Underpainting and Mixing Skin Tones with Adam Driver ;)
Hello again! In this post I will be sharing a custom piece that I am currently working on! He's not finished yet, so all videos and pictures you see are in progress.
This particular portrait was a request from a customer, but I love painting well known and iconic faces for people to enjoy, and I mean, who doesn't love Adam Driver? I am a huge Star Wars fan, so this was a request I gladly accepted! I painted Mr. Driver once before, but in Kylo Ren form! If you would like to view and purchase this painting, you can do so here!
So let's get to it! To start, I decide what size I would like my finished painting to be. I usually gravitate towards 14x18 inches for a portrait like this because it is a nice size for a single person and large enough so you won't lose any detail. Depending on the composition, you could also smaller. For instance, my Kylo Ren portrait is 9x12 inches, but since it is a close up of his face, you still get a great amount of detail! If I was going to paint more than one person, I would go for a larger canvas so things did not look crowded, small and lose detail.
Next, I sketch the portrait onto the canvas so I have outlines to follow. I will also sketch in any areas that noticeable differentiate in highlight/shadow so it's easier when I add paint. From here, I move onto my underpainting. An underpainting is helpful and important because it is an initial layer of paint applied to the canvas, which serves as a base for subsequent layers of paint. Underpaintings are often monochromatic and help to define color values for those later subsequent layers. To do an underpainting you should only use 2 colors (or 3 at the most). For this underpainting, I primarily used burnt umber, titanium white with a little lamp black. I first mixed my different values using the burnt umber and titanium white, since those were what would give me my value range, and applied the values tp the painting accordingly. I only used black on the darkest areas which were his hair and suit and a tiny tab for the grey background.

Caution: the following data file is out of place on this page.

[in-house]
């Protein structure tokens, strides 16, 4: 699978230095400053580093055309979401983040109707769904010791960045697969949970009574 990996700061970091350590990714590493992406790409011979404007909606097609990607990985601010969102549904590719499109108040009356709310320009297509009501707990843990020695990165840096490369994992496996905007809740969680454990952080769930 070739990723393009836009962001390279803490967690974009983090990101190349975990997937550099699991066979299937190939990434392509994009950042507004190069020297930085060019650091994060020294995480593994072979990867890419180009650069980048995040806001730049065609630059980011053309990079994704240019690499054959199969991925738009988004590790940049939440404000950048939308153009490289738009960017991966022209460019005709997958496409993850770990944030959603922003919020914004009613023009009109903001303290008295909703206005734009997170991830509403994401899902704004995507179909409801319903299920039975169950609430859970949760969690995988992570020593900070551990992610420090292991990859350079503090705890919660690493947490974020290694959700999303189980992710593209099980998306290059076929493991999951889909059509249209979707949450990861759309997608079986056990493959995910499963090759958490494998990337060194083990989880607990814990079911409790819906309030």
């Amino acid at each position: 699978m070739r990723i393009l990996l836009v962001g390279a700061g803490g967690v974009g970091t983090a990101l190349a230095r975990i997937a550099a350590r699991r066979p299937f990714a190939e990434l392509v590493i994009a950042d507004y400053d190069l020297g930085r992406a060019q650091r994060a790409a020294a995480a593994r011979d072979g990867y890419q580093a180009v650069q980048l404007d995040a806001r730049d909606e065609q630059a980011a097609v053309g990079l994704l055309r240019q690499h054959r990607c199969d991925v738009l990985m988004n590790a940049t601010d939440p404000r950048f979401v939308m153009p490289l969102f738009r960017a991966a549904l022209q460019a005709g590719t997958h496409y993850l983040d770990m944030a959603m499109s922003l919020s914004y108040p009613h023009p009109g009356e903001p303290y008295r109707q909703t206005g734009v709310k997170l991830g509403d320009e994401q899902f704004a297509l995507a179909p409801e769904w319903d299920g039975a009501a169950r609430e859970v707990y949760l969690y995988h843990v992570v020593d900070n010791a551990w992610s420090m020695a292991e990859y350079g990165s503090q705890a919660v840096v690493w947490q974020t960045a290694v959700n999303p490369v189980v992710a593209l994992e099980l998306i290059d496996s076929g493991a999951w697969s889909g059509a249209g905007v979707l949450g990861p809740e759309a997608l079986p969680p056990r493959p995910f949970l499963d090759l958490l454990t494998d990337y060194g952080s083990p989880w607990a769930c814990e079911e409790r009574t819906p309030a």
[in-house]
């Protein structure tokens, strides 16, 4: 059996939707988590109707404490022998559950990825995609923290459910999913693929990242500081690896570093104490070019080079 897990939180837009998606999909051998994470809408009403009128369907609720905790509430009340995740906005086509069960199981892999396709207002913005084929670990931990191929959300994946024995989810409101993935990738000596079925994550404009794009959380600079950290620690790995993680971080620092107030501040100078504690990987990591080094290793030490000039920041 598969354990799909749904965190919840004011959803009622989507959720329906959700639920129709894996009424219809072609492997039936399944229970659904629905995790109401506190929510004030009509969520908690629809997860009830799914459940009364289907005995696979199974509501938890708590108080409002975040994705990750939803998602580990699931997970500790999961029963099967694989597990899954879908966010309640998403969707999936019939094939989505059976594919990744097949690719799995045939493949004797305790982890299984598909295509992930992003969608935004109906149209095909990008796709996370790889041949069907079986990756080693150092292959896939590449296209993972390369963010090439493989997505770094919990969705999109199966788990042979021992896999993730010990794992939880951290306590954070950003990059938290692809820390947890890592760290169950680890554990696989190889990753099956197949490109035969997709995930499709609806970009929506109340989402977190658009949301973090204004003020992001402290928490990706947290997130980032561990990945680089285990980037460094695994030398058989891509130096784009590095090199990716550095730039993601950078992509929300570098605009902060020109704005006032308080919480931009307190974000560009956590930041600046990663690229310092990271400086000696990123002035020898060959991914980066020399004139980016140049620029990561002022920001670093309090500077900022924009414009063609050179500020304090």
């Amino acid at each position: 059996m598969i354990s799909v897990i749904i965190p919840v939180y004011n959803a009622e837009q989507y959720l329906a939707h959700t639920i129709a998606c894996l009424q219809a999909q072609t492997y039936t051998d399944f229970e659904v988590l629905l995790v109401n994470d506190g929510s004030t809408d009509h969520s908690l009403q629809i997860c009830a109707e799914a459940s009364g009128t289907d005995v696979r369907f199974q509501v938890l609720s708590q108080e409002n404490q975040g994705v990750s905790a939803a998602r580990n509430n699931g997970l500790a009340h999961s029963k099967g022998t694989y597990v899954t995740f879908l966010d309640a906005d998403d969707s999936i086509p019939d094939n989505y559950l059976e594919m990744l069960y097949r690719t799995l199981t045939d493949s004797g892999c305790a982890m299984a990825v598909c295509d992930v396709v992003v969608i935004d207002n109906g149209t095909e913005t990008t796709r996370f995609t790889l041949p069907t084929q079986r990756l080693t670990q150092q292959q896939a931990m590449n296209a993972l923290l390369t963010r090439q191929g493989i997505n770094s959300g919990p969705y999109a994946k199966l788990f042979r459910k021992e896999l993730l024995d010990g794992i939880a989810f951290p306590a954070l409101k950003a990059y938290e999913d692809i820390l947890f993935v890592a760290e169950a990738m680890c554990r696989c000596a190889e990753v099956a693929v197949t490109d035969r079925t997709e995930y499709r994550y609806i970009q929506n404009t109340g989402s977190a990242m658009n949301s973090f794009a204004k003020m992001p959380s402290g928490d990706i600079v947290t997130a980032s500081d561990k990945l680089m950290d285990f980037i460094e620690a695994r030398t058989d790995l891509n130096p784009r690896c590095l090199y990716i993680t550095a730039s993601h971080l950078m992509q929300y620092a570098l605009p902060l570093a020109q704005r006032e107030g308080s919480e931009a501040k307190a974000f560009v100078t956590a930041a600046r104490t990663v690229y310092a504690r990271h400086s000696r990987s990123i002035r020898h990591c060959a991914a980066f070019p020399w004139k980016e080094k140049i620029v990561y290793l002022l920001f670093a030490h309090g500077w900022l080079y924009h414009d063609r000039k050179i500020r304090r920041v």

If you read my last blog, ‘Oil vs. Acrylic,’ you will recall that to use oil paints, you must use a solvent(thinner). Your initial layer of paint should be a “wash” of color and consist of primarily the thinner. This is because when oil painting, you MUST follow the fat over lean rule. This means your preliminary layers should have more thinner, and as you build up layers, less and less thinner in each subsequent layer can be used. If you do not use enough thinner in your preliminary layers, when your finished painting dries, the paints will tighten and crack. You can see in my video below how my first layer looks like a wash and some of the color even runs. this is ok! Especially because it is only the preliminary layers!
Next, I will let my underpainting dry over night so everything can set and dry. I don’t want my final layers mixing into my preliminary layers because it would change the colors and values I am trying to aim for.
From here, I will start with my final layers. To do this I will again first mix all of the colors and values that I am going to use. A list of colors that I use for mixing all skin tones are: yellow ochre, bunt umber, burnt sienna, ultramarine blue, alizarin crimson, Cadmium lemon, titanium white, mars black. To achieve black you can also mix burnt umber and ultramarine blue. Mix these colors accordingly to achieve the correct skin tone. This makes things a lot easier and less stressful so you don’t muddy your painting up by trying to add the colors directly to the canvas. I will then add each color to the canvas, blend and add small details until the final product is complete. It is always a good idea to use a photo reference when painting skin tone so you can achieve the appropriate colors, values and details. Please note that the color of skin tone will change based on the environment someone is in, the lighting that’s on them, the background behind them, etc. There are many factors that will affect color and value, so be sure you’re taking that into consideration and you mix your colors according. Before I apply a color to the canvas, or decide it is the right color to use, I will put some on my palette knife and hold it up to my photo reference. If the color matches, it stays, but if it is off, then I adjust the color accordingly.
When you finish your painting, I would let it set up for at least a week, maybe more. Keep in mind oil paints take a very long time to dry. Some colors take longer than others because of the pigments that are used, so you want to be very careful when handling a finished painting! You must give it enough time for every layer of the painting to dry. Once your painting is dry to touch, it is ok to move around, but if you’re planning on wrapping it or shipping it out, I would allow more time to make sure the painting is completely dry.
That’s all for now! If you have any questions drop a comment and let me know! Keep your eyes peeled for my finish product to be posted on social media!
Pinterest: Oil Paintings by Diana